Standout series: Awkward.; Big move: Building quality scripted programming
HBO: Trumpeting the “HBO is back!” card is old news and very tired, but it is also hard to disagree with in a lot of regards. The “not TV” network made big strides in 2010 and only expanded upon those this year. Their pristine jewel Boardwalk Empire turned in a dramatically better second season and what I’ve seen from Treme’s sophomore run tells me it was also improved (although by not as much). Curb Your Enthusiasm had a well-received new season and both Big Love and Entourage got to say goodbye on their own terms (well, sort of). Most importantly, HBO launched two really great new programs with Game of Thrones and Enlightened, the former of which surely brought in a sizable bump in the subscriber base. HBO also successfully launched HBOGO across multiple platforms, something that cannot be forgotten in today’s media climate.
Standout series: Game of Thrones; Big move: Putting all their might behind Thrones
FX: One of basic cable’s most popular networks had a weird year. Terriers didn’t make it to a second season at the tail-end of 2010 and Lights Out, a similarly well-constructed series, failed to as well. Cancellations aren’t good, but FX and President John Landgraf handled both situations with the right mix of honesty and respect. Although FX had some issues keeping a few really good programs on the air, many of its returning favorites grew in viewership in 2011, which is always a good sign. Justified and Louie are two of those growers and both turned in glorious second seasons that have them at or near the top of almost every end-of-the-year list. Sons of Anarchy’s fourth season had its issues, but the series returned closer to its season two form and garnered record breaking ratings. Archer, Wilfred, It’s Always Sunny in Philadelphia and The League join Louie in one of television’s best comedy stables. And although it’s oftentimes very awful, we cannot forget to mention the success of American Horror Story. Like HBO and True Blood, I’m fine with a bad series like this still existing because it gives the network money to do other, better things.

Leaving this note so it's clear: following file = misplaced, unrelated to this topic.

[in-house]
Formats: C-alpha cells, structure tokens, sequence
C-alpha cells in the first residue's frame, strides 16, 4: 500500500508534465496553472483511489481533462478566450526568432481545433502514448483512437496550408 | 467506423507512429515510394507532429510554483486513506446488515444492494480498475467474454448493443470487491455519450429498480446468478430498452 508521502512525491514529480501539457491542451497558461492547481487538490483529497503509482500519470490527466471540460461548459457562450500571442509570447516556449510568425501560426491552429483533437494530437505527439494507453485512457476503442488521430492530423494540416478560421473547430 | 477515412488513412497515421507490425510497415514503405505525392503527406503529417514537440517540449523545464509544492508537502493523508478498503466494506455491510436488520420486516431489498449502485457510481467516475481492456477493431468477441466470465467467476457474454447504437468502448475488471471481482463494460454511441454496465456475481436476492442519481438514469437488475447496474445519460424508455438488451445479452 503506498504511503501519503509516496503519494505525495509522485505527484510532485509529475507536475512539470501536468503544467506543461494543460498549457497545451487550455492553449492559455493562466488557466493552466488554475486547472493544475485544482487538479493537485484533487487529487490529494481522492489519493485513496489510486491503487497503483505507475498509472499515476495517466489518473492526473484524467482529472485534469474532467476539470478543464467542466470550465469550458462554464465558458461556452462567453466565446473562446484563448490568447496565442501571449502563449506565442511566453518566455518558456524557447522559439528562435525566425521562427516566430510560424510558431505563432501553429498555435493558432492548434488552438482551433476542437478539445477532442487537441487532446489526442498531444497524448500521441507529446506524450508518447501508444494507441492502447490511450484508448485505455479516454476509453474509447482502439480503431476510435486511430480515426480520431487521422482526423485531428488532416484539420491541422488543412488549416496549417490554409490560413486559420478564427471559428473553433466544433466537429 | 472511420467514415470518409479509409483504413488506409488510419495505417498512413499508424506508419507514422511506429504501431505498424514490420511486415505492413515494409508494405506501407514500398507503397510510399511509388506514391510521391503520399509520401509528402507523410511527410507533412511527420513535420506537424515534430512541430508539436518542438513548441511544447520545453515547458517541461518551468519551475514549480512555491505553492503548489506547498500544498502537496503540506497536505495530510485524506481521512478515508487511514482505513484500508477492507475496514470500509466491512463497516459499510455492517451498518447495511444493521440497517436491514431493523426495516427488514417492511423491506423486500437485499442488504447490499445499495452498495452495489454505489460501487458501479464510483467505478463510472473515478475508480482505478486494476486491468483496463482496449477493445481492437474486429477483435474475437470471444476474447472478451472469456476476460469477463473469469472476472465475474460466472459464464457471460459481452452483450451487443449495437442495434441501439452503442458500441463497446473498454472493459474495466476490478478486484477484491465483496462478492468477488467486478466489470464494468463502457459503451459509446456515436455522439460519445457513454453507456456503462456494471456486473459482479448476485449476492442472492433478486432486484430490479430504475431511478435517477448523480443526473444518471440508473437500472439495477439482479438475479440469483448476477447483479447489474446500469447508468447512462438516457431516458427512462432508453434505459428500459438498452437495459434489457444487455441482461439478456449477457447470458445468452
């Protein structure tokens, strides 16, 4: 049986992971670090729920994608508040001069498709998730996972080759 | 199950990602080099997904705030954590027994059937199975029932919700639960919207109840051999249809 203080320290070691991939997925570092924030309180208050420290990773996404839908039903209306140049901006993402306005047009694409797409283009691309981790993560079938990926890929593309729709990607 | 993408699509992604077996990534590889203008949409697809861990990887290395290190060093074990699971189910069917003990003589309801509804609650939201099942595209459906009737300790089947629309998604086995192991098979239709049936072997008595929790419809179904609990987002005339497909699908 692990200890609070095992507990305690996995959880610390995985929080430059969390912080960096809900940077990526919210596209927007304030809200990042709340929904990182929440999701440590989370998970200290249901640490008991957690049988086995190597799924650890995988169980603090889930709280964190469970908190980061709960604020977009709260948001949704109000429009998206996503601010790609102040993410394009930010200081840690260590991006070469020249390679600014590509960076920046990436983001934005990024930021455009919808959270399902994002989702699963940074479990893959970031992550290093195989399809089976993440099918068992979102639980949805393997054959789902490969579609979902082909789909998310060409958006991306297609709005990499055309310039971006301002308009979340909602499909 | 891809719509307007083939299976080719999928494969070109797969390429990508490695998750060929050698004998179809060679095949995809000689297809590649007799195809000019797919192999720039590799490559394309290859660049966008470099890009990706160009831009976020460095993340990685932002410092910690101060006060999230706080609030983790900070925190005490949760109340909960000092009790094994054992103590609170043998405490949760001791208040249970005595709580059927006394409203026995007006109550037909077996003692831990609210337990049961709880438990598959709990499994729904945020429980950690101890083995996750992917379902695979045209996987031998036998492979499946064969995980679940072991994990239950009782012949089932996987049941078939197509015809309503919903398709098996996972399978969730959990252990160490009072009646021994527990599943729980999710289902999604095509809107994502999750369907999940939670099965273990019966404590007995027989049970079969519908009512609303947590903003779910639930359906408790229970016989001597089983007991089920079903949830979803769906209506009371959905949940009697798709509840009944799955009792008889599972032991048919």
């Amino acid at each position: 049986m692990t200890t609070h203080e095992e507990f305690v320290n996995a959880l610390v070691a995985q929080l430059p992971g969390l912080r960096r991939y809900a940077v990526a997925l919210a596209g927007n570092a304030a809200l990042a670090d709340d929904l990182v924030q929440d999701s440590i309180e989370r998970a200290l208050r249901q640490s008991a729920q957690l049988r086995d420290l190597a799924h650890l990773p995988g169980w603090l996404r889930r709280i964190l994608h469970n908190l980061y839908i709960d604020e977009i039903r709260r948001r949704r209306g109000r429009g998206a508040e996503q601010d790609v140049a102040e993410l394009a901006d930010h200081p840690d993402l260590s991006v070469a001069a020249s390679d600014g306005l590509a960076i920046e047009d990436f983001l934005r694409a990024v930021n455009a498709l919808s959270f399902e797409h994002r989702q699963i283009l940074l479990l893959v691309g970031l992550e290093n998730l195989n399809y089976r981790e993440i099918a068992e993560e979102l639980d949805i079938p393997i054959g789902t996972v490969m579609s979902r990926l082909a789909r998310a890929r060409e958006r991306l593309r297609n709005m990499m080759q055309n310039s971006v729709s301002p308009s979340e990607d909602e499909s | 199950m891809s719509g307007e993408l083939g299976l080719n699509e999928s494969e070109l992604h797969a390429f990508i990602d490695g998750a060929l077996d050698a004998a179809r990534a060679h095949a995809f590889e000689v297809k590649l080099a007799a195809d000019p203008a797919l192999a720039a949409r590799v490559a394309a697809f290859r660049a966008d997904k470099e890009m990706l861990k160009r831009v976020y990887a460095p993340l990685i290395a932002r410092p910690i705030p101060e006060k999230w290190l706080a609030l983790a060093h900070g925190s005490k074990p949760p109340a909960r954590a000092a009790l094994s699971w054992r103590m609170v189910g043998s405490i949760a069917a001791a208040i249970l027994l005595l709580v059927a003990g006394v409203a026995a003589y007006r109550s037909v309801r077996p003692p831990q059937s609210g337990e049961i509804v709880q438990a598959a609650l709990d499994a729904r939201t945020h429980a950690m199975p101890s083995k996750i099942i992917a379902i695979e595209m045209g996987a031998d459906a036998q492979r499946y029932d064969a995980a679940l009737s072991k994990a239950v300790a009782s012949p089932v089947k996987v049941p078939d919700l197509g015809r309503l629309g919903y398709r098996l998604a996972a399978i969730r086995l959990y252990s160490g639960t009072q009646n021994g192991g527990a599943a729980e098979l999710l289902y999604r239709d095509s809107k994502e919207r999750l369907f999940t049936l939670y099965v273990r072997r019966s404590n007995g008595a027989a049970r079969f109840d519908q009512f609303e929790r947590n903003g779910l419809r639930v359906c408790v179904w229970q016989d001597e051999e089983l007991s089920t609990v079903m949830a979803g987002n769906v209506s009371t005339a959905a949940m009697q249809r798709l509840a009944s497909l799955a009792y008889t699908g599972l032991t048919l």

Standout series: Justified; Big move: Keeping Louie on the air, giving it a quality timeslot/partner
FOX and CBS: I struggled with which of the two broadcast network powers to put here, and ultimately folded and just went with both. FOX and CBS faced some major challenges in 2011. The former had to deal with Simon leaving American Idol and launching his new series The X Factor while the latter got caught in the middle of Charlie Sheen’s hash-tag-friendly meltdown. I think both networks would probably be happier if X Factor and the Ashton-starring version of Two and a Half Men were bigger hits, but on most nights, FOX and CBS still make all the networks weep. Both networks successfully launched new comedies in New Girl and 2 Broke Girls and didn’t get totally murdered by some of the scheduling choices they made for the fall like moving House to 9 p.m. behind Terra Nova on Mondays or putting Person of Interest Thursdays at 9 p.m. There’s still adversity and big questions for both FOX and CBS to answer in 2012 (Can Glee recover? Is Person of Interest worth keeping around?), but come May, they’ll still be at the top of the ratings heap.
Standout series: New Girl, How I Met Your Mother; Big move(s): Keeping the Idol train moving successfully, Keeping Monday’s comedy block in-tact